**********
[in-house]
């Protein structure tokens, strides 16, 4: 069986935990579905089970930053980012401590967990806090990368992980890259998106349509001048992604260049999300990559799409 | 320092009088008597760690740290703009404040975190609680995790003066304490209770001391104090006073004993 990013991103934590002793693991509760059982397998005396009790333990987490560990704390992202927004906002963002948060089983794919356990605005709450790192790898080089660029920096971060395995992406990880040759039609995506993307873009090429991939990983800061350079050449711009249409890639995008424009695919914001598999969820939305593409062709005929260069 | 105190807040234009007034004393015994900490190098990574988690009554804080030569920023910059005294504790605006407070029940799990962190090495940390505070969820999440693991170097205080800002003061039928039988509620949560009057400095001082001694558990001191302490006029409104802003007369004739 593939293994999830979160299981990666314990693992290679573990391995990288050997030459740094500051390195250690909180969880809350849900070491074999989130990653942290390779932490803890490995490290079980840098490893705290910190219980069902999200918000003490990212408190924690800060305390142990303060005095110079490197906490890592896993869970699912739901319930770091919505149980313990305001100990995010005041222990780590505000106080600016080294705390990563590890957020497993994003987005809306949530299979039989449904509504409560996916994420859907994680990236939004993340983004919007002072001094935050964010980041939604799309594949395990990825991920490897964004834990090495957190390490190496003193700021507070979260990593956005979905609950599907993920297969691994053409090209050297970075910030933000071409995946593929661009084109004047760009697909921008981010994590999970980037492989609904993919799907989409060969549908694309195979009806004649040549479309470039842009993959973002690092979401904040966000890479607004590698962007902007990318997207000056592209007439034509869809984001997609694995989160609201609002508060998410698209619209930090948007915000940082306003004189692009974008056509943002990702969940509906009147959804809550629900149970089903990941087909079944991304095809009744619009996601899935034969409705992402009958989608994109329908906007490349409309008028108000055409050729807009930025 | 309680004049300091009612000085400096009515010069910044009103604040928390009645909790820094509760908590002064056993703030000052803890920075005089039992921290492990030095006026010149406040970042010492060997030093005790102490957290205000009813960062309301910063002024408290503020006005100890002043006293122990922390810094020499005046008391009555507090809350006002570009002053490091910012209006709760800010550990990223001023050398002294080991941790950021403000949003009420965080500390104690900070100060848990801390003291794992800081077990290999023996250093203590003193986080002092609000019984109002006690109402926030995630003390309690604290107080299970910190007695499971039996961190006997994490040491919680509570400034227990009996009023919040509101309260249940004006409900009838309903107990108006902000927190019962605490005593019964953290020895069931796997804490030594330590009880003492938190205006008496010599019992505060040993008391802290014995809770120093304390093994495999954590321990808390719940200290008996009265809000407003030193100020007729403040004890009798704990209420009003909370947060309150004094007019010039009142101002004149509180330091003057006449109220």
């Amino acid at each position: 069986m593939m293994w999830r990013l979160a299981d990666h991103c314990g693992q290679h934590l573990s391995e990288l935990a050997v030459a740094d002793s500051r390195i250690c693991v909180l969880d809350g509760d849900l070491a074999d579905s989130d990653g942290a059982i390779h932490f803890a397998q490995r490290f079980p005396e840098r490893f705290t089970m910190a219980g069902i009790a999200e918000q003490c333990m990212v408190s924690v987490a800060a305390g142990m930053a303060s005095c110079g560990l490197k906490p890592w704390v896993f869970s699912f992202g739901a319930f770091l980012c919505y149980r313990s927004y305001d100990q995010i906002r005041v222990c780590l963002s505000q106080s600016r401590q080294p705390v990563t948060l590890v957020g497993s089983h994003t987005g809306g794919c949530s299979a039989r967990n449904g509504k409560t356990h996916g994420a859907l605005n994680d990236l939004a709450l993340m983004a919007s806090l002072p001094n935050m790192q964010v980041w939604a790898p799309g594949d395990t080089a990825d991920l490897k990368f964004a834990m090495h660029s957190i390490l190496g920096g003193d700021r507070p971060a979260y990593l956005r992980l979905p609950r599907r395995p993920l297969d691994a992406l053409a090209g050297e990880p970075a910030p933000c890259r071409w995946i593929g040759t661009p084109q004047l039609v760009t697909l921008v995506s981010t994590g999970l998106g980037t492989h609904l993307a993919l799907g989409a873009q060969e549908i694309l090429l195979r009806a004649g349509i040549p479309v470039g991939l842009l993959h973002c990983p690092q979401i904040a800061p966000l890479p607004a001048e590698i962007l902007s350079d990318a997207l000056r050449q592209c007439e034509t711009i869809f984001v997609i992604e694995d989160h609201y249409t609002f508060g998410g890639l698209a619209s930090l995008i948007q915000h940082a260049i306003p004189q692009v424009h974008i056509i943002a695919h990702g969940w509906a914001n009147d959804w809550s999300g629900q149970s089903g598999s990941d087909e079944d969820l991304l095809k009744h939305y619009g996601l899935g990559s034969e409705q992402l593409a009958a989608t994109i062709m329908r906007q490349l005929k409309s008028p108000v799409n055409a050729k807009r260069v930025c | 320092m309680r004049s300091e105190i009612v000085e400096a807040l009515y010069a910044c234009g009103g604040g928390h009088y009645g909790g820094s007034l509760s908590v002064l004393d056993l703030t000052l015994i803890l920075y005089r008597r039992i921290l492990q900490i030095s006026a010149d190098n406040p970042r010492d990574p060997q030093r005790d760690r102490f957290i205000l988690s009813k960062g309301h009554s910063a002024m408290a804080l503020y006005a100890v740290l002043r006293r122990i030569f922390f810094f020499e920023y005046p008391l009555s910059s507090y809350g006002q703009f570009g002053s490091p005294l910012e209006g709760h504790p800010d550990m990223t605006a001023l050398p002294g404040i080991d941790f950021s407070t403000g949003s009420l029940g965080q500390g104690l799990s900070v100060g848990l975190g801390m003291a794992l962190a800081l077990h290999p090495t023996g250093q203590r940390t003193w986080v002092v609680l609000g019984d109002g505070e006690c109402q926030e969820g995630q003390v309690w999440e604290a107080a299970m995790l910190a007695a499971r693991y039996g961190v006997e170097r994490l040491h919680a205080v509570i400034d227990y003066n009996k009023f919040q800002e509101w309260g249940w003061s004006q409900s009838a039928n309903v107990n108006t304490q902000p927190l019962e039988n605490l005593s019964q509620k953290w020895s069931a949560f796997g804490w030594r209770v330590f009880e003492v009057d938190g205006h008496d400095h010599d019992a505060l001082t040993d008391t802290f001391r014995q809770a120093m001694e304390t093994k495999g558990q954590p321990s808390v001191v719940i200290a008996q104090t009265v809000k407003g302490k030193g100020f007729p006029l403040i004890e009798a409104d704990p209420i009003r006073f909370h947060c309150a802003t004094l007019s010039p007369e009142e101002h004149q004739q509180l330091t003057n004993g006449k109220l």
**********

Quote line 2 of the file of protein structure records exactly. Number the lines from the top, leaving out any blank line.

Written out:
């Protein structure tokens, strides 16, 4: 069986935990579905089970930053980012401590967990806090990368992980890259998106349509001048992604260049999300990559799409 | 320092009088008597760690740290703009404040975190609680995790003066304490209770001391104090006073004993 990013991103934590002793693991509760059982397998005396009790333990987490560990704390992202927004906002963002948060089983794919356990605005709450790192790898080089660029920096971060395995992406990880040759039609995506993307873009090429991939990983800061350079050449711009249409890639995008424009695919914001598999969820939305593409062709005929260069 | 105190807040234009007034004393015994900490190098990574988690009554804080030569920023910059005294504790605006407070029940799990962190090495940390505070969820999440693991170097205080800002003061039928039988509620949560009057400095001082001694558990001191302490006029409104802003007369004739 593939293994999830979160299981990666314990693992290679573990391995990288050997030459740094500051390195250690909180969880809350849900070491074999989130990653942290390779932490803890490995490290079980840098490893705290910190219980069902999200918000003490990212408190924690800060305390142990303060005095110079490197906490890592896993869970699912739901319930770091919505149980313990305001100990995010005041222990780590505000106080600016080294705390990563590890957020497993994003987005809306949530299979039989449904509504409560996916994420859907994680990236939004993340983004919007002072001094935050964010980041939604799309594949395990990825991920490897964004834990090495957190390490190496003193700021507070979260990593956005979905609950599907993920297969691994053409090209050297970075910030933000071409995946593929661009084109004047760009697909921008981010994590999970980037492989609904993919799907989409060969549908694309195979009806004649040549479309470039842009993959973002690092979401904040966000890479607004590698962007902007990318997207000056592209007439034509869809984001997609694995989160609201609002508060998410698209619209930090948007915000940082306003004189692009974008056509943002990702969940509906009147959804809550629900149970089903990941087909079944991304095809009744619009996601899935034969409705992402009958989608994109329908906007490349409309008028108000055409050729807009930025 | 309680004049300091009612000085400096009515010069910044009103604040928390009645909790820094509760908590002064056993703030000052803890920075005089039992921290492990030095006026010149406040970042010492060997030093005790102490957290205000009813960062309301910063002024408290503020006005100890002043006293122990922390810094020499005046008391009555507090809350006002570009002053490091910012209006709760800010550990990223001023050398002294080991941790950021403000949003009420965080500390104690900070100060848990801390003291794992800081077990290999023996250093203590003193986080002092609000019984109002006690109402926030995630003390309690604290107080299970910190007695499971039996961190006997994490040491919680509570400034227990009996009023919040509101309260249940004006409900009838309903107990108006902000927190019962605490005593019964953290020895069931796997804490030594330590009880003492938190205006008496010599019992505060040993008391802290014995809770120093304390093994495999954590321990808390719940200290008996009265809000407003030193100020007729403040004890009798704990209420009003909370947060309150004094007019010039009142101002004149509180330091003057006449109220």